Simona falls flat after giving Serena a scare

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The Independent Online

Defending champion Serena Williams proceeded to the third round yesterday, but was still a long way from her formidable best, dropping the first set against the Romanian Simona Halep. There was no weeping when she finally prevailed 3-6, 6-2, 6-1, as there had been after her first-round victory, but her father Richard was eager to cast some perspective on her progress. Following the emergency surgery earlier this year to remove a blood clot in her lungs, he said that "whether she ever wins again or loses every match she plays, I'm just thanking God that she is alive".

Williams herself, however, was not so happy just to be alive that she refrained from having a little dig at the All England Club for putting her match against Halep, who has climbed the rankings some 450 places since undergoing a breast reduction in 2009, on Court Two. Referring to her and her sister Venus, winners of nine out of the last 11 Wimbledon singles titles, she said: "They like to put us on Court Two, me and Venus, for whatever reason. I haven't figured it out yet. Maybe one day we'll figure it out." Caustically, though not unreasonably, she pointed that the top male players never leave the main two show courts.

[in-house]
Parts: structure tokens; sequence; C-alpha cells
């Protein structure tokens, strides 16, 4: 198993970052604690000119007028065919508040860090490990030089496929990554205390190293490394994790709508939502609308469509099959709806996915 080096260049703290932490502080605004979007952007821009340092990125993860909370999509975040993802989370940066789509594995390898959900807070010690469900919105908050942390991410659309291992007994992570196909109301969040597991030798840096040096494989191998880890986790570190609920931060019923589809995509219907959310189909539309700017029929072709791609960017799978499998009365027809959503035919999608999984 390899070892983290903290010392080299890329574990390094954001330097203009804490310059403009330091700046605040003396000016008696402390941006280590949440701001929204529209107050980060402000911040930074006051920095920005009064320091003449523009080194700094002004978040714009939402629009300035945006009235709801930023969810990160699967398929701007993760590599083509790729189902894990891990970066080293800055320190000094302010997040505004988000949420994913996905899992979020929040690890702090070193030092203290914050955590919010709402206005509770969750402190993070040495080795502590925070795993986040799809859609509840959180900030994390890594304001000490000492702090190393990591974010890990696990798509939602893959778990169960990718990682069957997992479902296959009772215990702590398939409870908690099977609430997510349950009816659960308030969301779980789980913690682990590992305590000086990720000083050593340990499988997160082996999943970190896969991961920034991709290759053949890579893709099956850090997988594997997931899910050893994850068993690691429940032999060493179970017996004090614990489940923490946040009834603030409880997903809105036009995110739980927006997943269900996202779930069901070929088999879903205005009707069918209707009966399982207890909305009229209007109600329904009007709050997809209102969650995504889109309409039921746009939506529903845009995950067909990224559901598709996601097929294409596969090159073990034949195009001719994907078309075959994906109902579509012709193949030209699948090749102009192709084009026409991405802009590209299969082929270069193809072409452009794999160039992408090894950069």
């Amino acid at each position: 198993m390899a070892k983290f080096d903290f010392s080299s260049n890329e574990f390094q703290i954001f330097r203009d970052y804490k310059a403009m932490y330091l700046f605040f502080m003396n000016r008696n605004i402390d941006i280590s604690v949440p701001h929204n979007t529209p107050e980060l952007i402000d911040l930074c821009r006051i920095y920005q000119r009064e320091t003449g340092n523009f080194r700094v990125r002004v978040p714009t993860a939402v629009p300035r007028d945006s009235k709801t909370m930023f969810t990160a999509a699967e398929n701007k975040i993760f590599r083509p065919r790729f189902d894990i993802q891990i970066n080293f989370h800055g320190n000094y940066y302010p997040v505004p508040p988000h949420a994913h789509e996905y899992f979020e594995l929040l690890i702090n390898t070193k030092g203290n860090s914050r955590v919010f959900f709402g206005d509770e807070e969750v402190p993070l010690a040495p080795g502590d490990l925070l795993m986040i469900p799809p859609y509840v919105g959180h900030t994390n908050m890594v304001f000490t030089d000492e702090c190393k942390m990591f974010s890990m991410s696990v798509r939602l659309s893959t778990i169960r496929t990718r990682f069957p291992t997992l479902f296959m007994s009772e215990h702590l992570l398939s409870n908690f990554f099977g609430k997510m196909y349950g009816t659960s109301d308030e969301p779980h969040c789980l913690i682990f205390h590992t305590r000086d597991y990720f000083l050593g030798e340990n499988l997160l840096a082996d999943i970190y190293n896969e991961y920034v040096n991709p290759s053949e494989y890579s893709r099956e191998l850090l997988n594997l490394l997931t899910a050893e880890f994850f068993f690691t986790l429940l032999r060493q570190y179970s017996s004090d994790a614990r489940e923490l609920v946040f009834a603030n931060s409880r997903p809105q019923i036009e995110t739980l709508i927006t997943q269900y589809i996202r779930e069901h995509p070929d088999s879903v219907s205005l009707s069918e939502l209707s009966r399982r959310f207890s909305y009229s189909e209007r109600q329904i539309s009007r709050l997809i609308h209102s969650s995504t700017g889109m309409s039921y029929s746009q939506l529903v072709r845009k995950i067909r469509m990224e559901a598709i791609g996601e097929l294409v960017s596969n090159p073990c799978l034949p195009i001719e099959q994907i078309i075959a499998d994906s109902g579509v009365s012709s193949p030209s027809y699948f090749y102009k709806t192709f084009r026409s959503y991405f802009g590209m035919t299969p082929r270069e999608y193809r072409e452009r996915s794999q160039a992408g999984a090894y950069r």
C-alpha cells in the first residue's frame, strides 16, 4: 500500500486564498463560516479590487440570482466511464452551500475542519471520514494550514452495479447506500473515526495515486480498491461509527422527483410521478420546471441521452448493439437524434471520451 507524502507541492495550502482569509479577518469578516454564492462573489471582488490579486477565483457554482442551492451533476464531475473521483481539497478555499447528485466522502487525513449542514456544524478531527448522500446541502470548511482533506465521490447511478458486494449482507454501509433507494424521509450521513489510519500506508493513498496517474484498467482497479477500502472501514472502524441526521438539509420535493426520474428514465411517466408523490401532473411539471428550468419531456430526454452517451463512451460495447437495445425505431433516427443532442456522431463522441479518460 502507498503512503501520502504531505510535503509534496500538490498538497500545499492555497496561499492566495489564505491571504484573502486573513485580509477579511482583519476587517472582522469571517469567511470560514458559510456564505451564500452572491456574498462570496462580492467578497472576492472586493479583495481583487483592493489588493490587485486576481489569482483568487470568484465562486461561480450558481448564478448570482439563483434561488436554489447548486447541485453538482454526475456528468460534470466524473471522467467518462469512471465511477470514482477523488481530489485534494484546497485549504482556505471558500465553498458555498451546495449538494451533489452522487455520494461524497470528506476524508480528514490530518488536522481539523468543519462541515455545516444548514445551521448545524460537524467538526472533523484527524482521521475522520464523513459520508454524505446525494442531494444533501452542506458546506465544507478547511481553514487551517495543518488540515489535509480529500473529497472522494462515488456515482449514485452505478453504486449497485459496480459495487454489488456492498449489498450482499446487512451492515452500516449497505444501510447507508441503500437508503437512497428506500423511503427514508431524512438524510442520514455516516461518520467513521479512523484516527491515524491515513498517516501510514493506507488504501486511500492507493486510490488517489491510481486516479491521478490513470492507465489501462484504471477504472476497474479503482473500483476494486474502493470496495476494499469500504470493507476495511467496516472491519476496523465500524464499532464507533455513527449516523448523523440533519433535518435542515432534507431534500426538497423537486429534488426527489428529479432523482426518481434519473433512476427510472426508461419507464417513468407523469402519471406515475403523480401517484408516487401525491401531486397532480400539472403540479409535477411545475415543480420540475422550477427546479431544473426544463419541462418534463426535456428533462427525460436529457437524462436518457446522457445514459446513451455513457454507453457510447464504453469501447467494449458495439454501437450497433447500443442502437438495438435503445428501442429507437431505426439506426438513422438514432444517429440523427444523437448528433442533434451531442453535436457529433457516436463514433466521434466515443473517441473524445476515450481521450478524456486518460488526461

Elsewhere, there were routine wins for the Serbian former world No 1 Ana Ivanovic, now ranked 18th in the world, and for Svetlana Kuznetsova, the 2009 French Open and 2004 US Open champion. Ivanovic beat Eleni Daniilidou, of Greece, 6-3, 6-0, while Kuznetsova, the No 12 seed, overcame Romania's Alexandra Dulgheru 6-0, 6-2.

Forced to work just a little harder was the sixth seed Francesca Schiavone, whose tournament so far has also included a lively first-round encounter with Jelena Dokic. The Italian, last year's French Open champion, beat Barbora Zahlavova-Strycova, of the Czech Republic, 7-5, 6-3.

On Court 17, the 14th seed Anastasia Pavlyuchenkova exited the tournament, defeated 6-3, 6-3 by her fellow Russian Nadia Petrova, once the world No 3. The big-serving Petrova is 29 now, and has slipped to 37th in the rankings, but will fancy her chances of again reaching the last eight, as she did in 2005 and 2008. Petrova now meets the Ukrainian Kateryna Bondarenko, who beat Sara Errani, of Italy, 6-4, 5-7, 6-2.